Cannonball Read #41: The Book Thief04/26/2010
The Book Thief is wonderful. Let me just get that right out there. The language, the story, the creativity, and the characters are outstanding. You should drop everything and go get this book RIGHT NOW.
Oddly enough, The Book Thief was in the Young Adult section of my library. It is not a slim volume, rounding out at 550 pages, so I don’t know what qualifies it as such, unless it was the few illustrations, or the fact that the protagonist is a young girl. This is a book that should be read by adults as well as teens. Seriously – GO GET THIS BOOK RIGHT NOW – or maybe after you read my review…
The Book Thief takes place in a small town in Germany during WWII. Narrated by Death, the novel is the story of Liesel Meminger, a young foster girl. She and her brother were to have been placed together, but her younger brother unfortunately dies before they get to their destination. And this is the first time Death meets up with Liesel, the book thief. Death will see Liesel twice more.
As a narrator, Death can observe the oddities of human behavior pretty objectively. None of us makes sense to Death. Throughout each chapter are bold headings where Death just tells us like it is, or what is going to happen. Take this moment when we are learning about the first book that Liesel steals, The Grave Diggers Handbook, from when her brother was buried. I’ll do my best to show you here:
The point is, it really didn’t matter what that book was about. It was what it meant that was more important.
* * * THE BOOK’S MEANING * * *
1. The last time she saw her brother.
2. The last time she saw her mother.
You’d think that this would be distracting, to have such obvious points basically thrown into your face while reading, but it’s not. These points are driven home succinctly. Some of these headings by Death are predictions or explanations, and others reactions to events as they unfold, but they ring of truth.
Liesel cannot read the book she stole when her brother was being buried, but Hans Hubermann, her foster father, teaches her to read during the “midnight sessions”, when Liesel awakes with nightmares. Hans is a richly developed character. An accordion player and house painter, Hans is thoughtful and kind. He is the perfect foil for his foul-mouthed wife Rosa. But Rosa herself is a well-drawn character – not just a shrewish harpy who Hans and Liesel despise. Though Rosa is a yeller of obscenities, she is a loving mother and wife.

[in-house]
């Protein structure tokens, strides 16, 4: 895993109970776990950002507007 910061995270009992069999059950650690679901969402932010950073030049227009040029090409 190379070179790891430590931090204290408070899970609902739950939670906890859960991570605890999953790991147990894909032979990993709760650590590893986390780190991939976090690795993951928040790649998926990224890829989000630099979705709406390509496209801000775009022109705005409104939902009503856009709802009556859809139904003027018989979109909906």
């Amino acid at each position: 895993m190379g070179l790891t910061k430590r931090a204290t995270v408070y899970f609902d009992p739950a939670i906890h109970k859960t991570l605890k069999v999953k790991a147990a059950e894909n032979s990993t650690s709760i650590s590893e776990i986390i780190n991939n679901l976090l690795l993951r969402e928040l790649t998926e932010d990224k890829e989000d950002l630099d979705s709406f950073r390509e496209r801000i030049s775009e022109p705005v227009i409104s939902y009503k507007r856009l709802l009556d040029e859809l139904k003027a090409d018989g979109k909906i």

Other characters in the novel include Rudy, Liesel’s best friend who once pulled off “The Jesse Owens Incident” where he put on blackface and raced around the local track. This was in tribute of Owens’ olympic wins, though, not in caricature. Rudy and Liesel become friends after she deflects one of his soccer goals, and he slams her in the face with a snowball. The two of them explore the town and countryside and go through many trials together.
Another critical character in The Book Thief is Max Vandenburg, a Jew.
There was a young man standing in the kitchen. The key in his hand felt like it was rusting into his palm. He didn’t speak anything like hello, or please help, or any other such expected sentence. He asked two questions.
* * * QUESTION ONE * * *
* * * QUESTION TWO * * *
“Do you still play the accordion?”
As he looked uncomfortably at the human shape before him, the young man’s voice was scraped out and handed across the dark like it was all that remained of him.
Papa, alert and appalled, stepped closer.
To the kitchen, he whispered, “Of course I do.”
It all dated back many years to World War I.
Hans had been friends with Max’s father, Erik, back in WWI, and it was Erik’saccordion that Hans played now. Erik saved Hans’ life, so of course Hans would help Max, and Rosa would help too.
Curiosity got the better of [Liesel] then, as she imagined a tirade thrown down from the wrath of Rosa… After ten minutes of excruciating discipline, Liesel made her way to the corridor, and what she saw truly amazed her, because Rosa Hubermann was at Max Vandenburg’s shoulder, watching him gulp down her infamous pea soup. Candlelight was standing at the table. It did not waver.
Mama was grave.
Her plump figure glowed with worry.
Somehow, though, there was also a look of triumph on her face, and it was not the triumph of having saved another human being from persecution. It was something more along the lines of, See? At least he’s not complaining. She looked from the soup to the Jew to the soup.
When she spoke again, she asked only if he wanted more.
The fact that Max would go on to vomit up her soup did not quell Rosa’s intent to help at all.
What happens to Liesel, Max, Rudy, Rosa, and everyone in the small town outside Munich makes for a complex story full of love and loss. Author, Markus Zusak writes beautifully about the most extraordinary and terrible events. I could go on and on and quote multiple passages, but that would take too long for this review. All I can do is say, again, you must read this book.